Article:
June 1, 2021 report
Mapping zoonotic 'hot spots' where risk of coronaviruses jumping from bats to humans is highest
A team of researchers from Politecnico di Milano, the University of California and Massey University has created maps of possible hotspots in Asia and Europe where the risk of coronaviruses jumping from bats to humans is highest. In their paper published in the journal Nature Food, the researchers describe how they combined data regarding human population densities, horseshoe bats, land use and other factors to create their maps and what they showed. Monia Santini, with Foundation Euro-Mediterranean Center on Climate Change, has published a News & Views piece in the same journal issue outlining the known ways that coronaviruses can jump from animals to humans and the work done by the team on this new effort.
The global COVID-19 pandemic has put a lot of pressure on scientists to learn more about coronaviruses and how they can lead to pandemics. One area of research involves the means by which coronaviruses jump from animals, such as bats, to humans. Prior research has suggested that if the places most at risk for such jumps could be identified, then they could be monitored more closely to quickly react when such jumps occur. In this new effort, the researchers have used a variety of resources to find those places most at risk and to map them.
Prior research has shown that one of the major factors involved in viruses jumping from animals to humans is human encroachment on natural habitats. As humans take down forests, some of the animals living in them attempt to adapt by learning to live in the new environment. This leads to interactions between wild animals and domesticated animals and humans. The result can be viruses moving from animals to humans, so call zoonotic disease transfer, or jumping. Thus, to isolate likely hotspots for coronavirus jumping, the researchers looked for recent encroachments by studying satellite images. They also obtained information from existing databases that track wildlife such as horseshoe bats—the only animal that has been found to consistently host SARS-type coronaviruses. They also pulled data from human population databases and from databases that hold information about domesticated animals, most particularly livestock.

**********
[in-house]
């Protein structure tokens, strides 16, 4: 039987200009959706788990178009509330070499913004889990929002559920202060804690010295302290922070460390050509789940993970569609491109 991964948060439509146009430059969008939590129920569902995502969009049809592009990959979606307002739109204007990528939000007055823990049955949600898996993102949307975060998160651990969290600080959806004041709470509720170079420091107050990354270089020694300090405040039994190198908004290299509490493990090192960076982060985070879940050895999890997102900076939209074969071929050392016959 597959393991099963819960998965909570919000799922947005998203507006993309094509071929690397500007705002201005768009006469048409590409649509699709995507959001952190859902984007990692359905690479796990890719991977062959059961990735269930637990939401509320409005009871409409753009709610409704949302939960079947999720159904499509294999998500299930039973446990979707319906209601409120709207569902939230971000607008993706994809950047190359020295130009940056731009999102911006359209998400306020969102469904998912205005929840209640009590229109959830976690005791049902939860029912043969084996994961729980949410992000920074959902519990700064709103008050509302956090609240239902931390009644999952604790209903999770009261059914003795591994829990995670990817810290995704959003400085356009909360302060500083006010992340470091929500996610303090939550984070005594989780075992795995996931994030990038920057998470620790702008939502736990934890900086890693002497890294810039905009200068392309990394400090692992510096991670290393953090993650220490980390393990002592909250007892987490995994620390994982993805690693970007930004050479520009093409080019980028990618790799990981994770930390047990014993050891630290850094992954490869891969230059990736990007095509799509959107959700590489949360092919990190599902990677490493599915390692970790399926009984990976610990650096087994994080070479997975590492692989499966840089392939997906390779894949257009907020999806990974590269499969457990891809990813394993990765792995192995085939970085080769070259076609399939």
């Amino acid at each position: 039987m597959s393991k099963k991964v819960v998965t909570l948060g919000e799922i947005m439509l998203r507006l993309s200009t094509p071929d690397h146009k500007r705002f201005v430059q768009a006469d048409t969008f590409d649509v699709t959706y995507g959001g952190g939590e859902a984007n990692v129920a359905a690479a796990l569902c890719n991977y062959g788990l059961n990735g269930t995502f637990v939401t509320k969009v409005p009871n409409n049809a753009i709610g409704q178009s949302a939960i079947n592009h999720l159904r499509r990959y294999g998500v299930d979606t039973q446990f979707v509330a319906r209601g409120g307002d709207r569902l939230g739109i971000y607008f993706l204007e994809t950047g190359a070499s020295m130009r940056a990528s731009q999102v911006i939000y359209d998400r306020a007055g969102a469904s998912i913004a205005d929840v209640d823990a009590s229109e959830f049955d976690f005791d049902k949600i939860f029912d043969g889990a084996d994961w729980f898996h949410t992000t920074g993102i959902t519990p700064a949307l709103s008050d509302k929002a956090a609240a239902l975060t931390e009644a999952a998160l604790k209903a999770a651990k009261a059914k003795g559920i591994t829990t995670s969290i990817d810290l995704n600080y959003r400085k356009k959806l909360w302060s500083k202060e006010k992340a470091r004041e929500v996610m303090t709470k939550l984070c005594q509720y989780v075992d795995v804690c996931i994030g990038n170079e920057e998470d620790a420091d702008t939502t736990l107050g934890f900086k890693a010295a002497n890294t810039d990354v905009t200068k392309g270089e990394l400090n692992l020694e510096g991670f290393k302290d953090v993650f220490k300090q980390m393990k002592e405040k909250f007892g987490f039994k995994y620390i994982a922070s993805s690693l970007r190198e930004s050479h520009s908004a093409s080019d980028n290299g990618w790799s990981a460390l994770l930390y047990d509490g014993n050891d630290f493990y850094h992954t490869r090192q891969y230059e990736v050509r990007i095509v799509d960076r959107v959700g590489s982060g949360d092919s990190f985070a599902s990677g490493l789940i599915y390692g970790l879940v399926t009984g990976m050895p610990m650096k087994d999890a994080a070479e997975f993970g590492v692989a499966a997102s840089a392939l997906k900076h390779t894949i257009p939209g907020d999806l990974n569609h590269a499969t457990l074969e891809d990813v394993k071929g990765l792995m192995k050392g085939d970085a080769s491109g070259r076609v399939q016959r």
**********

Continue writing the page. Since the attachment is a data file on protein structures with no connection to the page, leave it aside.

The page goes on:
The researchers then analyzed all the data and used it to identify certain hotspots around the world. They then marked the hotspots on a map, making it easier for viewers to see patterns and to make risk assessments.
Monia Santini, The land use–food–coronavirus nexus, Nature Food (2021). DOI: 10.1038/s43016-021-00290-0
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